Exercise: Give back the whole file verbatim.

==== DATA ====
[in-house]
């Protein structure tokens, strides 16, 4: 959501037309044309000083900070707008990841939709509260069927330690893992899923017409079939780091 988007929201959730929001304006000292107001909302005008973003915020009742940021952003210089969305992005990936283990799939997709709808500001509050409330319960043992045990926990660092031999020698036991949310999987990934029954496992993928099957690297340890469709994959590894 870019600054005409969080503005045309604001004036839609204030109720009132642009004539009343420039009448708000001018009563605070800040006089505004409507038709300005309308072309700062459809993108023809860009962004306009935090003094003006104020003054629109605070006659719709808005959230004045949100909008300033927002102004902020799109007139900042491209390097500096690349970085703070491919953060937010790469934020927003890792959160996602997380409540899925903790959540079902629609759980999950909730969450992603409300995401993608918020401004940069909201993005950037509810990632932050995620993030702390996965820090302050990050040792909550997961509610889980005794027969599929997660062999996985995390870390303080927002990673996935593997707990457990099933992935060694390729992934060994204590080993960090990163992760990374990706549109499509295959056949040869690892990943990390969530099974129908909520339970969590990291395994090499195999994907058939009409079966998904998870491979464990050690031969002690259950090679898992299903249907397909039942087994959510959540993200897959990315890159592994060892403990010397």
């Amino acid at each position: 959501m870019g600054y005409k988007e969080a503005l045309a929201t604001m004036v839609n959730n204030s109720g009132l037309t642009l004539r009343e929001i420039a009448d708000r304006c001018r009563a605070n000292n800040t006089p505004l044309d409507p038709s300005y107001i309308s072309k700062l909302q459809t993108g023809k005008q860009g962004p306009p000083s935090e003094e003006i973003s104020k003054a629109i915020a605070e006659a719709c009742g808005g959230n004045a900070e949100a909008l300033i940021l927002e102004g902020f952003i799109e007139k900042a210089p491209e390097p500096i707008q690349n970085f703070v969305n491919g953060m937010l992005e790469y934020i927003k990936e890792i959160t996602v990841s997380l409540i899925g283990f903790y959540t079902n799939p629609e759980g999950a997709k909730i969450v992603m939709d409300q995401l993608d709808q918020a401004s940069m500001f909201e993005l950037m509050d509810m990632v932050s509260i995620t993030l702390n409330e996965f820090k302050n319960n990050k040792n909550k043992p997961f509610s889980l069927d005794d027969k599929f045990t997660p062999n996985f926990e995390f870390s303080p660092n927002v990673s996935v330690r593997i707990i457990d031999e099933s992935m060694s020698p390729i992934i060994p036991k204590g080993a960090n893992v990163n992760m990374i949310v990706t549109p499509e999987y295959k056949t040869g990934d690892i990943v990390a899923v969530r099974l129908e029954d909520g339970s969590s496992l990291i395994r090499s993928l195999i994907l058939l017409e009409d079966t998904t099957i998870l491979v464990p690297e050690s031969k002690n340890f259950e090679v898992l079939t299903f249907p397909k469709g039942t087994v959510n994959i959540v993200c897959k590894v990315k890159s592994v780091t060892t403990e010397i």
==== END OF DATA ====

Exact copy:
[in-house]
């Protein structure tokens, strides 16, 4: 959501037309044309000083900070707008990841939709509260069927330690893992899923017409079939780091 988007929201959730929001304006000292107001909302005008973003915020009742940021952003210089969305992005990936283990799939997709709808500001509050409330319960043992045990926990660092031999020698036991949310999987990934029954496992993928099957690297340890469709994959590894 870019600054005409969080503005045309604001004036839609204030109720009132642009004539009343420039009448708000001018009563605070800040006089505004409507038709300005309308072309700062459809993108023809860009962004306009935090003094003006104020003054629109605070006659719709808005959230004045949100909008300033927002102004902020799109007139900042491209390097500096690349970085703070491919953060937010790469934020927003890792959160996602997380409540899925903790959540079902629609759980999950909730969450992603409300995401993608918020401004940069909201993005950037509810990632932050995620993030702390996965820090302050990050040792909550997961509610889980005794027969599929997660062999996985995390870390303080927002990673996935593997707990457990099933992935060694390729992934060994204590080993960090990163992760990374990706549109499509295959056949040869690892990943990390969530099974129908909520339970969590990291395994090499195999994907058939009409079966998904998870491979464990050690031969002690259950090679898992299903249907397909039942087994959510959540993200897959990315890159592994060892403990010397």
């Amino acid at each position: 959501m870019g600054y005409k988007e969080a503005l045309a929201t604001m004036v839609n959730n204030s109720g009132l037309t642009l004539r009343e929001i420039a009448d708000r304006c001018r009563a605070n000292n800040t006089p505004l044309d409507p038709s300005y107001i309308s072309k700062l909302q459809t993108g023809k005008q860009g962004p306009p000083s935090e003094e003006i973003s104020k003054a629109i915020a605070e006659a719709c009742g808005g959230n004045a900070e949100a909008l300033i940021l927002e102004g902020f952003i799109e007139k900042a210089p491209e390097p500096i707008q690349n970085f703070v969305n491919g953060m937010l992005e790469y934020i927003k990936e890792i959160t996602v990841s997380l409540i899925g283990f903790y959540t079902n799939p629609e759980g999950a997709k909730i969450v992603m939709d409300q995401l993608d709808q918020a401004s940069m500001f909201e993005l950037m509050d509810m990632v932050s509260i995620t993030l702390n409330e996965f820090k302050n319960n990050k040792n909550k043992p997961f509610s889980l069927d005794d027969k599929f045990t997660p062999n996985f926990e995390f870390s303080p660092n927002v990673s996935v330690r593997i707990i457990d031999e099933s992935m060694s020698p390729i992934i060994p036991k204590g080993a960090n893992v990163n992760m990374i949310v990706t549109p499509e999987y295959k056949t040869g990934d690892i990943v990390a899923v969530r099974l129908e029954d909520g339970s969590s496992l990291i395994r090499s993928l195999i994907l058939l017409e009409d079966t998904t099957i998870l491979v464990p690297e050690s031969k002690n340890f259950e090679v898992l079939t299903f249907p397909k469709g039942t087994v959510n994959i959540v993200c897959k590894v990315k890159s592994v780091t060892t403990e010397i």